BC Parks advocates the use of prescribed fire. Doesn't fire damage
Fire has been part
of the forests of British Columbia for thousands of years. In fact,
there are species that have evolved with fire to the point of depending
on it for continued existence. An example of this includes both lodgepole
pine and jack pine cones that are "sealed" by a resin. Heat
from fires melts this resin and releases the seeds of the cones.
Fire is also one
of the natural processes that continually breaks up habitats that results
in a more varied landscape. The higher the variety of habitats, the
higher the biodiversity of the landscape.
Fire also stimulates
new forest growth by releasing the nutrients into the soil which provides
the base for new vegetation. New growth is often extremely important
for some species as a food source.
In recent years,
there has been a tremendous interest in the ecological role of fire
and nature. For more information on the role that wildfire and prescribed
fire plays in the ecosystem, visit the Canadian
Forest Service Fire Research web site and the Parks
Canada Fire in Canada's National Parks web site.
Will logging and road building be allowed in infested stands in protected
and road building is strictly prohibited in protected areas as directed
through the Park Act. Further, there are also strong environmental,
social and economic reasons to prohibit logging in parks.
From an environmental
perspective, the provision of natural processes is paramount. Individual
fall and burn, pheromone baits and prescribed burns best reflect these
natural processes. This is why management is limited to these options.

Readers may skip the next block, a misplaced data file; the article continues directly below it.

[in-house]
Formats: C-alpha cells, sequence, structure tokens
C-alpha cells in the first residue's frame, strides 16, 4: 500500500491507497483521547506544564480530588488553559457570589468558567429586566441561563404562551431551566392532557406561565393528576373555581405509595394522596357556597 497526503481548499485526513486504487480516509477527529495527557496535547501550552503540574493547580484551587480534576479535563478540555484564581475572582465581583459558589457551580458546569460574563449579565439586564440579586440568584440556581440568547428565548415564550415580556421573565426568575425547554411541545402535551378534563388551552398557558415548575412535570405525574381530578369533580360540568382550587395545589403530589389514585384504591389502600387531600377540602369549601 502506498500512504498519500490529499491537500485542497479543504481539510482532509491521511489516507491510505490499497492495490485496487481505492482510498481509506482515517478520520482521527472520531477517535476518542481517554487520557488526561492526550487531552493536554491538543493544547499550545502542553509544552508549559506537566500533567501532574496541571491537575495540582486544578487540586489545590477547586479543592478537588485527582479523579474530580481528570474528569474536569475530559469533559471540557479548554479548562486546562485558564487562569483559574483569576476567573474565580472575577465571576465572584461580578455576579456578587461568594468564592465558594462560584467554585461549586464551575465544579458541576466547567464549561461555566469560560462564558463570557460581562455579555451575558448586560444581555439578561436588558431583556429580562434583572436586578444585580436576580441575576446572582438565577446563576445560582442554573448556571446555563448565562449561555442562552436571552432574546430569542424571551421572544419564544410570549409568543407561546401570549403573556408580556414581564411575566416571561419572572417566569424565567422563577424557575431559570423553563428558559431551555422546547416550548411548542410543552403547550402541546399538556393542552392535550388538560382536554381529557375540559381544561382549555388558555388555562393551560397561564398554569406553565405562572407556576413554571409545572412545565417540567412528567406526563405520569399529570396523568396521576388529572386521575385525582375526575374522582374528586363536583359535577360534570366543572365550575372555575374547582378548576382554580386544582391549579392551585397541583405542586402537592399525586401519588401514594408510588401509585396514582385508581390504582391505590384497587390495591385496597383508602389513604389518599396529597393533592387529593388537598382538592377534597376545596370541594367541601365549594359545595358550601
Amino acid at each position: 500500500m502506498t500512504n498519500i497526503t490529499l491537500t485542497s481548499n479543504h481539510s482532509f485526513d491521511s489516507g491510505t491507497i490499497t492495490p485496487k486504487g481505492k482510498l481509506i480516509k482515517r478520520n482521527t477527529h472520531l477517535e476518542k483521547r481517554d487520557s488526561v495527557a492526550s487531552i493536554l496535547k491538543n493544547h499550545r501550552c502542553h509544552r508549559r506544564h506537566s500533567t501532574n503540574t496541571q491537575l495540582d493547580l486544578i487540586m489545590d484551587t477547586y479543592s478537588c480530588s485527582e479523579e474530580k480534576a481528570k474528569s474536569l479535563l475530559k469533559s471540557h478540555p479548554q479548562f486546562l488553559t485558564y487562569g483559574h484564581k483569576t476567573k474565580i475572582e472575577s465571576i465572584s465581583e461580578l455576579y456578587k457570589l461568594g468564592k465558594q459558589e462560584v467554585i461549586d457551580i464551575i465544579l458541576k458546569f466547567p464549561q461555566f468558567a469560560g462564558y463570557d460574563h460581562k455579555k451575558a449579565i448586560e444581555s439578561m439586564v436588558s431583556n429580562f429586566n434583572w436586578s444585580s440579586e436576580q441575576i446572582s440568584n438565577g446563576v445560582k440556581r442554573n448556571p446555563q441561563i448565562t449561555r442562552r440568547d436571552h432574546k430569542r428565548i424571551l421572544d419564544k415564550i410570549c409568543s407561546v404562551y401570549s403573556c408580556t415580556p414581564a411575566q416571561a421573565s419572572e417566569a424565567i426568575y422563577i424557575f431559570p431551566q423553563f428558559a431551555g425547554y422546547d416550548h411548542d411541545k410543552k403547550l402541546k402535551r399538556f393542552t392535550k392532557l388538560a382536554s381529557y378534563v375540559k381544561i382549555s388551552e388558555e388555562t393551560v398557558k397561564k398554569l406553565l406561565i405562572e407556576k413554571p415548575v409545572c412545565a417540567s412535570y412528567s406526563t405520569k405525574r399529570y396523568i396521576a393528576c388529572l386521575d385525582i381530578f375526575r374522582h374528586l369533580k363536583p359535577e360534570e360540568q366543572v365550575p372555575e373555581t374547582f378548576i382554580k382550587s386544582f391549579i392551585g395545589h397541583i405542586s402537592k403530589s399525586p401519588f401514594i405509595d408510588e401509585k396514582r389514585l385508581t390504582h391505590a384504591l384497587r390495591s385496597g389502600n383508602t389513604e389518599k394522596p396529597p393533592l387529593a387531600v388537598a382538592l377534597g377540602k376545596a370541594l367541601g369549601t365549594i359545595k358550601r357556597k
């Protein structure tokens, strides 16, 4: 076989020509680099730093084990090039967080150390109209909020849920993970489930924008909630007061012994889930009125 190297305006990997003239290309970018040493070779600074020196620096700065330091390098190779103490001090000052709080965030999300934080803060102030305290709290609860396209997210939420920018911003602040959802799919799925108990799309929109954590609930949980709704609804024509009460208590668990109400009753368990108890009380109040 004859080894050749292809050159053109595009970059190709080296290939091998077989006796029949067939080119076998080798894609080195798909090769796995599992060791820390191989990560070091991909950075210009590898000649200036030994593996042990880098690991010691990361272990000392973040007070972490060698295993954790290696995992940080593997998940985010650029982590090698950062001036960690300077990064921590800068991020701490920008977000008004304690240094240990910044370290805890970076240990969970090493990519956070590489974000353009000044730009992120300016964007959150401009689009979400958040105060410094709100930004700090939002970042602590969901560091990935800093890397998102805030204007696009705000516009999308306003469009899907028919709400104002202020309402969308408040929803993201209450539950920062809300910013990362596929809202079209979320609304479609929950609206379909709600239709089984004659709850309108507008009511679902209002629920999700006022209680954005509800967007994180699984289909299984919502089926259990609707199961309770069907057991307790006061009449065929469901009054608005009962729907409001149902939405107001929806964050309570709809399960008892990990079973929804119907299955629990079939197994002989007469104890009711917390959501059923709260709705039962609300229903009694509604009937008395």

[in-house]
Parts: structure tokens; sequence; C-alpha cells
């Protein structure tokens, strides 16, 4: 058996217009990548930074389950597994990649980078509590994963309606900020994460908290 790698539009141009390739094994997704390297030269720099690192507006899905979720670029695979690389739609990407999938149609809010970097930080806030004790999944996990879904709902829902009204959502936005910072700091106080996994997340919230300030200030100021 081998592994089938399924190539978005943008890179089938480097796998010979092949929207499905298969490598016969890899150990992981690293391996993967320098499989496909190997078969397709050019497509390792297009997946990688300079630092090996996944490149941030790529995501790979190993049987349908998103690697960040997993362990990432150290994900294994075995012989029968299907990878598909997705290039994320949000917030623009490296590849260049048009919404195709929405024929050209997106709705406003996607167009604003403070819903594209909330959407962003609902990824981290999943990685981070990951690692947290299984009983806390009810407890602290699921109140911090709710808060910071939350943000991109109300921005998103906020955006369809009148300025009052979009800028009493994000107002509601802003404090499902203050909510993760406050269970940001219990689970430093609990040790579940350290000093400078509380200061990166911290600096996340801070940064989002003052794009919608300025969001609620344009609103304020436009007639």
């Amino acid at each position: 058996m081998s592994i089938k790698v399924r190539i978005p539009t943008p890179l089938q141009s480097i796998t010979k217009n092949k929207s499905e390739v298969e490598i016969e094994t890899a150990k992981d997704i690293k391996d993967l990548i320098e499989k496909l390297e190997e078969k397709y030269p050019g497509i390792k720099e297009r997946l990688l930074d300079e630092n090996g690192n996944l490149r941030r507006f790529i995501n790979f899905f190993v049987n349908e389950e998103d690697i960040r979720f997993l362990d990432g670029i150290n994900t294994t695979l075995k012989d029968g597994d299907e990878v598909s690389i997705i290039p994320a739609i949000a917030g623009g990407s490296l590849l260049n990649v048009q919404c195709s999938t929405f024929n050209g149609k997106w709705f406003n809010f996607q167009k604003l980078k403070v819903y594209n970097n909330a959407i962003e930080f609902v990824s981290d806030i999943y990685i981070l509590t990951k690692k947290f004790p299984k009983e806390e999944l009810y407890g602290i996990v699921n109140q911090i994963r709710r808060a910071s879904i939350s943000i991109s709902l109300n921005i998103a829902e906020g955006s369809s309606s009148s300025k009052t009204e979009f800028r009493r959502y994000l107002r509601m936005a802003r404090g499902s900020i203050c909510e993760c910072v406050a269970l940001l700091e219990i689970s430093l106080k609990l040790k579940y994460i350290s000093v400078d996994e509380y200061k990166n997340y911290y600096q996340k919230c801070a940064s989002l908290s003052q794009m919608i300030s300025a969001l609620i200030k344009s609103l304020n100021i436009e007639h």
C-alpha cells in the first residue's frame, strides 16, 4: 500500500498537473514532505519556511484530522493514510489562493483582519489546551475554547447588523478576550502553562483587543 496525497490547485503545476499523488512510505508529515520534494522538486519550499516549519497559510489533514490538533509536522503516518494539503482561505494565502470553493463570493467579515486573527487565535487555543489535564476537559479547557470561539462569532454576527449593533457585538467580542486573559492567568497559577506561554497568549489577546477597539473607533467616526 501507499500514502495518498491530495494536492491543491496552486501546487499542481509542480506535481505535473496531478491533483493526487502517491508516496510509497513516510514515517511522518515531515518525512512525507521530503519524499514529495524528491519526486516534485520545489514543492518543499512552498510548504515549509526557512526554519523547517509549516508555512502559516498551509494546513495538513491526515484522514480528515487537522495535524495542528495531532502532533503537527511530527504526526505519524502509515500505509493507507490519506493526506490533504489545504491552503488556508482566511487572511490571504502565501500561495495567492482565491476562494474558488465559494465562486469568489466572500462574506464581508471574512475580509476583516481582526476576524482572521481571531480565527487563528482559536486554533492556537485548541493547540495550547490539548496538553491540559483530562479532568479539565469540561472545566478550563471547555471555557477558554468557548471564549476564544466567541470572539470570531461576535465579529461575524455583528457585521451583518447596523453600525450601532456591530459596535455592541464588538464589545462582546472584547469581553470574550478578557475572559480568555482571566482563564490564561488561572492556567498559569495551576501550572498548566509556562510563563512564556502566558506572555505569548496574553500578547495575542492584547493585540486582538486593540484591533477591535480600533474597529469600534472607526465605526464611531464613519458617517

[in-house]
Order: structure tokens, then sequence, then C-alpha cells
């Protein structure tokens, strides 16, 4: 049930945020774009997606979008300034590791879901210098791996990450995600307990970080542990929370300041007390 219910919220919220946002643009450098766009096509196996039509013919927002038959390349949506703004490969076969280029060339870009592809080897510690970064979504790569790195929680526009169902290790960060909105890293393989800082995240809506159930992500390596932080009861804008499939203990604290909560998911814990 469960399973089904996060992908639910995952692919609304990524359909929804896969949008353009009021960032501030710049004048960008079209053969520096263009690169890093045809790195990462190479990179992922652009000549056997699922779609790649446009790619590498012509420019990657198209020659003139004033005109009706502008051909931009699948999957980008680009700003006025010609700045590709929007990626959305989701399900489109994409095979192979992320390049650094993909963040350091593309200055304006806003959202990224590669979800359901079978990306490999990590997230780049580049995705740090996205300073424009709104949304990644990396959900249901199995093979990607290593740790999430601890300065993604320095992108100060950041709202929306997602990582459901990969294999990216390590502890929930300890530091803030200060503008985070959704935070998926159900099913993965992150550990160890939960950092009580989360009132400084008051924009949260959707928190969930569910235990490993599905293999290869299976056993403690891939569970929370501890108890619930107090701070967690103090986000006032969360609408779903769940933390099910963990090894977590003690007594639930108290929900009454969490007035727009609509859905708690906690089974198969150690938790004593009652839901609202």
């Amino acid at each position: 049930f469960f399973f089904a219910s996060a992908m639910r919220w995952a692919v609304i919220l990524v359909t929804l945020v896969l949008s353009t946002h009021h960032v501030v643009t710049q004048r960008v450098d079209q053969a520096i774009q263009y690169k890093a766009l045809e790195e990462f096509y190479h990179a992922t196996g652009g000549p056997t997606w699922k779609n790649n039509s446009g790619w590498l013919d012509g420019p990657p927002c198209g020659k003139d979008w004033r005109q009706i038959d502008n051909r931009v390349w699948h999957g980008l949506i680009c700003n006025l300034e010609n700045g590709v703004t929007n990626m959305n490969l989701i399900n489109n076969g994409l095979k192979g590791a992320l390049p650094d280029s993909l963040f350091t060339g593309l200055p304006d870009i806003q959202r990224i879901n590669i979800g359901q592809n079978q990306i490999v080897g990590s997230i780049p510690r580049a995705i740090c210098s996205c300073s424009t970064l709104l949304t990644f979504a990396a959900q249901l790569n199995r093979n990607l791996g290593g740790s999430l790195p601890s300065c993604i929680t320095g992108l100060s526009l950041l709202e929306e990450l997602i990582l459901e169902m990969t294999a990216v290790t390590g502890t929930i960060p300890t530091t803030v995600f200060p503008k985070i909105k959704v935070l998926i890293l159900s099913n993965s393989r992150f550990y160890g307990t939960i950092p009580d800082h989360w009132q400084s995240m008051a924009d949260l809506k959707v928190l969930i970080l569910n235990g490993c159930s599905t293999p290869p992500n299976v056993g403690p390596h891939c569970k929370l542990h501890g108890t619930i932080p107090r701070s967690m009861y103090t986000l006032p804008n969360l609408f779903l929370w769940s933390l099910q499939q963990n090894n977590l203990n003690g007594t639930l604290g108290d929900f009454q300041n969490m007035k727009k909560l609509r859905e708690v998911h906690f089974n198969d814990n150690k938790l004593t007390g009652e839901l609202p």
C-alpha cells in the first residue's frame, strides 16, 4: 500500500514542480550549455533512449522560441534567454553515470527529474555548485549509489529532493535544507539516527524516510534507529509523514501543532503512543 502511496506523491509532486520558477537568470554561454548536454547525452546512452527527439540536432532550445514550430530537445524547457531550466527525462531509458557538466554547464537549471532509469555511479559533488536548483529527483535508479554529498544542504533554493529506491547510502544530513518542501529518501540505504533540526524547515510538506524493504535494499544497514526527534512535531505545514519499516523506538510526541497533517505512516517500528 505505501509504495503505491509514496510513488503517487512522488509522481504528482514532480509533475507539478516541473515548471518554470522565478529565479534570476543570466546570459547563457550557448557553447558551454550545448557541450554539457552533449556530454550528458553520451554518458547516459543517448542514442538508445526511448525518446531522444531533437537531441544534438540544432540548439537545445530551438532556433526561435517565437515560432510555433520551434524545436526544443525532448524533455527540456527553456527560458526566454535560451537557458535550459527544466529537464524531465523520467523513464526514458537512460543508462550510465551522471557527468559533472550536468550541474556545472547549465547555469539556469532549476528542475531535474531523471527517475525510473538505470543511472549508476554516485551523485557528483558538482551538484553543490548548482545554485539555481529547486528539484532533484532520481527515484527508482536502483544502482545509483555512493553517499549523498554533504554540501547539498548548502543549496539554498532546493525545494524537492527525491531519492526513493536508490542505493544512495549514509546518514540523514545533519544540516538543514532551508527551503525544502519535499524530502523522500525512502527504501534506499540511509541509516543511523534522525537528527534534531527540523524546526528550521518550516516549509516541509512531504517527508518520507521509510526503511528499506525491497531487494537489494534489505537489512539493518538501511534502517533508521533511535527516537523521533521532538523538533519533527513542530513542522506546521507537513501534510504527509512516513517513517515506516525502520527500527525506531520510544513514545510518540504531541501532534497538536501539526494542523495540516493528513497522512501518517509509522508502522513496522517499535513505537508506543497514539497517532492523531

Ecologically, dead trees play a significant role in the ecosystem by
providing habitat for animals, plants and insects and as a source of
nutrients for soil structure and development.
are interested in maintaining park values and ensuring that these areas
remain in a natural state. Protected areas are the cornerstone of "Supernatural
BC" and play a significant role in the identity of the province.
Protected areas also
form a key component to industrial development outside of protected
area boundaries. Sustainable forestry practices depend on natural areas
that are protected for biodiversity and conservation values and therefore
help forest companies meet sustainability goals.
including forest companies, continue to support means other than logging
to manage for mountain pine beetles in protected areas. Government
is also committed to ensuring that protected areas continue to play
a critical role in sustainable development in British Columbia.
I understand there are other bark beetle infestations now occurring
in the province?
That is correct.
Spruce beetle and balsam bark beetle are at epidemic proportions in
many areas throughout BC. Control of these infestations is causing
significant concern for foresters as well. More information on the
various bark beetles in British Columbia is available at the Ministry
of Forests bark beetle web site and at the Canadian
Forest Service entomology web site.